STRASBOURG, France — Prime Minister Justin Trudeau arrived in Strasbourg, France, hours ahead of what was billed as a historic, confidence-building speech to European lawmakers.
Trudeau landed in the eastern French city that borders Germany in the early morning hours Thursday — a day after Canada and the European Union approved a free trade deal.
Politicians in Canada and Europe are hailing Wednesday's approval of the the Comprehensive Economic and Trade Agreement by the European Parliament as a win for the values of openness in the face of anti-trade movements, including the Donald Trump administration.
The Strasbourg legislature approved the trade deal by a margin of 408-254, with 33 abstentions.
The vote clears a major hurdle for the deal that saw its first round of bargaining almost eight years ago and has had to overcome mounting anti-trade populism in Europe.
Trudeau is expected to hammer home his anti-isolationist and anti-protectionist message in his address Thursday to the European Parliament, a first for a Canadian leader, and to top business leaders a day later in Germany.
He gave a taste of what's in store for his European audiences on Wednesday in Ottawa shortly before his flight.
"I think it's an illustration that when you put forward a progressive trade deal that takes into account the responsibility of governments to create good middle-class jobs, create inclusive growth, not just for a few, but for everyone, that focuses on the middle class, we can move forward on globalization," Trudeau said.
International Trade Minister Francois-Philippe Champagne, who was in Strasbourg ahead of the vote, said, "this is the right deal at the right time. Good for workers, consumers and a new standard for trade."
EU Trade Commissioner Cecilia Malmstrom took direct aim at anti-globalization forces in remarks to Parliament, in what appeared to be a thinly veiled rebuttal to Trump's protectionist and anti-immigration policies.
"With Canada we share the democratic values of tolerance and openness. We co-operate in tackling common challenges such as migration, sustainable development, climate change and terrorism," Malmstrom said.
CETA, as well as its companion strategic partnership agreement, would strengthen not only Canada-EU economic relations but our "geopolitical alliance ... making that partnership deeper and more powerful, reaffirming our fundamental values, political principles, and using them to shape globalization."
The deal will help each side "serve its citizens" in the 21st century, Malmstrom added.
The Conference Board of Canada called the agreement good for both sides, since economic history demonstrates that greater free movement of goods, services and people is a catalyst for economic growth.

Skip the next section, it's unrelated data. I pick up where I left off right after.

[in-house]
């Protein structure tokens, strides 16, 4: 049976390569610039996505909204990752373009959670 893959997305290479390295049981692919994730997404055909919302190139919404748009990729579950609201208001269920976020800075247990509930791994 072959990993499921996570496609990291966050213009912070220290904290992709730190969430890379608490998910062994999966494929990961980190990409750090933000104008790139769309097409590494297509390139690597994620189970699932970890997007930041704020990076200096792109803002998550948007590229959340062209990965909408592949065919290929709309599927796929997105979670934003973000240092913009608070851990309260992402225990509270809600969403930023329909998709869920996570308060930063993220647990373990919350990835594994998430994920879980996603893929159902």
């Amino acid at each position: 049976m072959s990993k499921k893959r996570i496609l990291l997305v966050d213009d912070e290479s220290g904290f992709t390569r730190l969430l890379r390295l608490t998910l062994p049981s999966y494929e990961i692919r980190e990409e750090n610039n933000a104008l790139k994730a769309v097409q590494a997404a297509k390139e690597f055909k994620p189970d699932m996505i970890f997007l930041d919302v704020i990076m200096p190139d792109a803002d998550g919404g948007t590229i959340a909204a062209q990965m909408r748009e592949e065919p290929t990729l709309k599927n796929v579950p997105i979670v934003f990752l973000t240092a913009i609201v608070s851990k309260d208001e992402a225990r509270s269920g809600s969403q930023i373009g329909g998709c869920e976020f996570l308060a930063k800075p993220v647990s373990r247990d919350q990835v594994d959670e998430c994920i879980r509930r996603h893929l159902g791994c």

"Amid worries of U.S. protectionism, the opportunities CETA creates provide a shining example that international trade is not a zero-sum game," said Craig Alexander, the board's chief economist.
Trudeau will bolster the merits of "the progressive trade agenda" when he speaks to EU lawmakers on Thursday, Champagne said in an interview.
"Canada is in a unique position to show that trade is good for people and I think we're going to make that case across the world."
Politicians need to do more to sell the merits to free trade to an increasingly skeptical public, but the deal will also sell itself once it is fully ratified, he added.
"When people see in practice what it means for them, I would think that over time people will see the benefits."
Critics of the deal "may be philosophically driven, just being against any trade," Champagne noted.
Case in point: Maude Barlow, chair of the Council of Canadians and an ardent free-trade critic, said groups such as hers would continue to oppose the deal.
"European opposition to CETA is strong and 38 national and regional parliaments still have to ratify the deal," Barlow said in a statement. "Referendums, legal challenges, elections and other obstacles still stand in the way of implementation."
CETA was nearly killed last October when the regional government in Belgium's Wallonia region almost vetoed the deal.
Another anti-trade group, the Corporate Europe Observatory, called Wednesday's vote a sad day for democracy.
"The mobilization against CETA has been one of the strongest European democracy movements ever," the group's trade policy campaigner Lora Verheecke said in a statement.
"A glimmer of hope now comes from the many national and regional parliaments across all of the EU that still have to ratify CETA. Each one of them can bring it to a halt."
Wednesday's vote should close the drawn-out approval process across the 28 member states, where some governments and legislatures had tried to modify or scupper the deal. The Netherlands could still block it if it demands an advisory national referendum on the deal.
CETA is designed to unite the markets of 35 million Canadians with 500 million Europeans.
The vote comes as populist parties in Europe and Trump in the U.S. have been looking increasingly inwards, thwarting a trade deal with Pacific countries and floating the idea of tariffs on imports.
David Martin, a European parliamentarian for Scotland, called CETA a "watershed moment" that has had to overcome many obstacles.
"Together with our Canadian allies we are standing firm against growing global protectionism, championing open trade in a time when others are losing faith," he said in a statement.
— With files from the Associated Press